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Your Views: Support your library and the good it does a community

POSTED: July 24, 2014 1:00 a.m.

Another budget year and another disappointment for our library system and its patrons. Our county officials’ spending on website redesign and an energy study, with unused results, instead of providing funding needed to take county agencies off of furlough toes the line of malfeasance, a word I learned from a children’s picture book that I read at my library (“Olivia and the Fairy Princesses” by Ian Falconer).

There’s no better way to shortchange every person in your community, infants to the elderly, than to inadequately fund your local public libraries. The library provides more services than many people know, from preschool story times to books by mail for shut-ins.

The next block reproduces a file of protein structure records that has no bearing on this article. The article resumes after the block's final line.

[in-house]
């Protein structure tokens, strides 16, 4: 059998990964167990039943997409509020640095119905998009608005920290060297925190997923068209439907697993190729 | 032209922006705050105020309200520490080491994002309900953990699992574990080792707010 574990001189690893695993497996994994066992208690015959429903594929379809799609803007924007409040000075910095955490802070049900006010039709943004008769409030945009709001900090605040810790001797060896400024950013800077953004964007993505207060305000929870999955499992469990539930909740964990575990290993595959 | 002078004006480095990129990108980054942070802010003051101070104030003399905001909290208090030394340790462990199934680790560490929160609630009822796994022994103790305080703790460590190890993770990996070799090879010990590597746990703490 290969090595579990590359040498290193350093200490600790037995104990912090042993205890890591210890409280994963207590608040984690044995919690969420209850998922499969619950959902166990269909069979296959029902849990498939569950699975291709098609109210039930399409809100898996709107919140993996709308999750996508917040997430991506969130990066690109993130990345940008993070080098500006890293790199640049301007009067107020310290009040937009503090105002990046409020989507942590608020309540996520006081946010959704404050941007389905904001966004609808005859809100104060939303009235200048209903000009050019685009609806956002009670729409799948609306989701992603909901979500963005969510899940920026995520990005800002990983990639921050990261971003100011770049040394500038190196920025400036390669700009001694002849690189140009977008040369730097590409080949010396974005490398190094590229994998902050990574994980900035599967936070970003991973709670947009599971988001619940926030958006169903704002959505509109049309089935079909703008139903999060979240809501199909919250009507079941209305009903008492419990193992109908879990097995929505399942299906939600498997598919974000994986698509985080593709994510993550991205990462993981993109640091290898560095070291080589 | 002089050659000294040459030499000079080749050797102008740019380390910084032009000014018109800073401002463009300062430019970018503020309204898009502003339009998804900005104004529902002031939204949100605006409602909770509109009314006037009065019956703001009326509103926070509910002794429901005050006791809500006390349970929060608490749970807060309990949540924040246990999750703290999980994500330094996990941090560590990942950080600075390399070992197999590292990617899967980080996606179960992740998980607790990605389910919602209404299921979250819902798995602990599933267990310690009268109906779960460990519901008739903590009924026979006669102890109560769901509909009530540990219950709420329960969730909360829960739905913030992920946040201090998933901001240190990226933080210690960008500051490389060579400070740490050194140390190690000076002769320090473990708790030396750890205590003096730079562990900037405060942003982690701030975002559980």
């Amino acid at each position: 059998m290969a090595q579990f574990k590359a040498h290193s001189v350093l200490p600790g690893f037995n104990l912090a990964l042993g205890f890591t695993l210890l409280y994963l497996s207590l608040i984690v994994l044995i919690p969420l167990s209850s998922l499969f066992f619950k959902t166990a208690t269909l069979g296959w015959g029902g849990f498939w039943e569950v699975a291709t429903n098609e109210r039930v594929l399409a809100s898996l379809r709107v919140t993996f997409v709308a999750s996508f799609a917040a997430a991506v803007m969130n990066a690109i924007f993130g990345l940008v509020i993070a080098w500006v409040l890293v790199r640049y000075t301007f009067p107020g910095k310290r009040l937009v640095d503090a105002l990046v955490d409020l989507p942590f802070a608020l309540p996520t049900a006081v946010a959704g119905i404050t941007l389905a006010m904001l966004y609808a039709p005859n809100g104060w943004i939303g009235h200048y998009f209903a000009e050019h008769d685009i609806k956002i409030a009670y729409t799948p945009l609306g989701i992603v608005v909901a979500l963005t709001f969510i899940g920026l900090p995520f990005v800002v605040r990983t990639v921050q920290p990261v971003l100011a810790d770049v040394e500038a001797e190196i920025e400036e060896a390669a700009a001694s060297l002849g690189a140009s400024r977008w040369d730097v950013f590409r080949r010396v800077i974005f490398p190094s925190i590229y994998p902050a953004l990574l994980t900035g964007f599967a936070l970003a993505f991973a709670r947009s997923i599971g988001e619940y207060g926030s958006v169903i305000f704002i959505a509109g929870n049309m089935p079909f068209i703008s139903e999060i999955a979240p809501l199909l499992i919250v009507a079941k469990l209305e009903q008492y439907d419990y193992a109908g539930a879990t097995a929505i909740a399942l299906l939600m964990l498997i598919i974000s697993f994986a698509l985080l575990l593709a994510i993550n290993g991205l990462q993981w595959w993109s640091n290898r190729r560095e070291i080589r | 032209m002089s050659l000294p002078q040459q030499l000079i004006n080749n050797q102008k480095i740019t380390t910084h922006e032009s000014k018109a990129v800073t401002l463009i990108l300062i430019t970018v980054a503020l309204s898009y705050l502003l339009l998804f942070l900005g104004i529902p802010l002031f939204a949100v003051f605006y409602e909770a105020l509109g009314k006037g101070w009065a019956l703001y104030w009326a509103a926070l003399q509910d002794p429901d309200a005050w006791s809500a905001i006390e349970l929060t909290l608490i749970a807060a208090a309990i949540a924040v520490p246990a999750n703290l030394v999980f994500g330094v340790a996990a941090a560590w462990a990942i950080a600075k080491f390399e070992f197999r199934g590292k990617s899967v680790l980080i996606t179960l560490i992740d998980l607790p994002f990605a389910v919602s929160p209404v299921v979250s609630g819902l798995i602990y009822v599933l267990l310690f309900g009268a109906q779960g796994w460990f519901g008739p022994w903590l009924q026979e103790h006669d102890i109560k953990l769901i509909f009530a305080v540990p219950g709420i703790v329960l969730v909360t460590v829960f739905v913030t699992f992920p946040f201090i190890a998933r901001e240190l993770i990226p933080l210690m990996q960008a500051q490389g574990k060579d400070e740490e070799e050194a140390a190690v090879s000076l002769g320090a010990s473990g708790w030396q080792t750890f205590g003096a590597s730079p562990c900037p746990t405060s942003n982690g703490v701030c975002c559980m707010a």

There are people in the community who would say that we don’t need libraries. People can just go buy books, download them or use Internet at home. Those people are fortunate to have enough disposable income that they don’t need library services with the same urgency that other people do. That will wait until the home printer breaks just before a job interview, with a resume queued up.

Families cannot afford to buy all the books they want or need. All kids need to read and to be read more books than anyone has in their own home; 1,000 books before kindergarten is recommended. I could cite studies that show children who are surrounded by reading materials read more often and with more skill; data that show children who read on grade level are less likely to end up in correctional facilities and instead become adults who make positive contributions to society; quotes from people who’ve changed the world and credited their libraries with helping them to do it.

Go visit your library. Visit the website and see what’s available to you as a resident and taxpayer in Hall County. Ask your librarian. Another opportunity to support funding for libraries is hopefully coming soon in the form of SPLOST funding for renovations and books, which is sorely needed, but don’t forget the need for funding that can be used to keep the doors (and book drops) open when the discussions for next budget year come around.

Paige Mellinger


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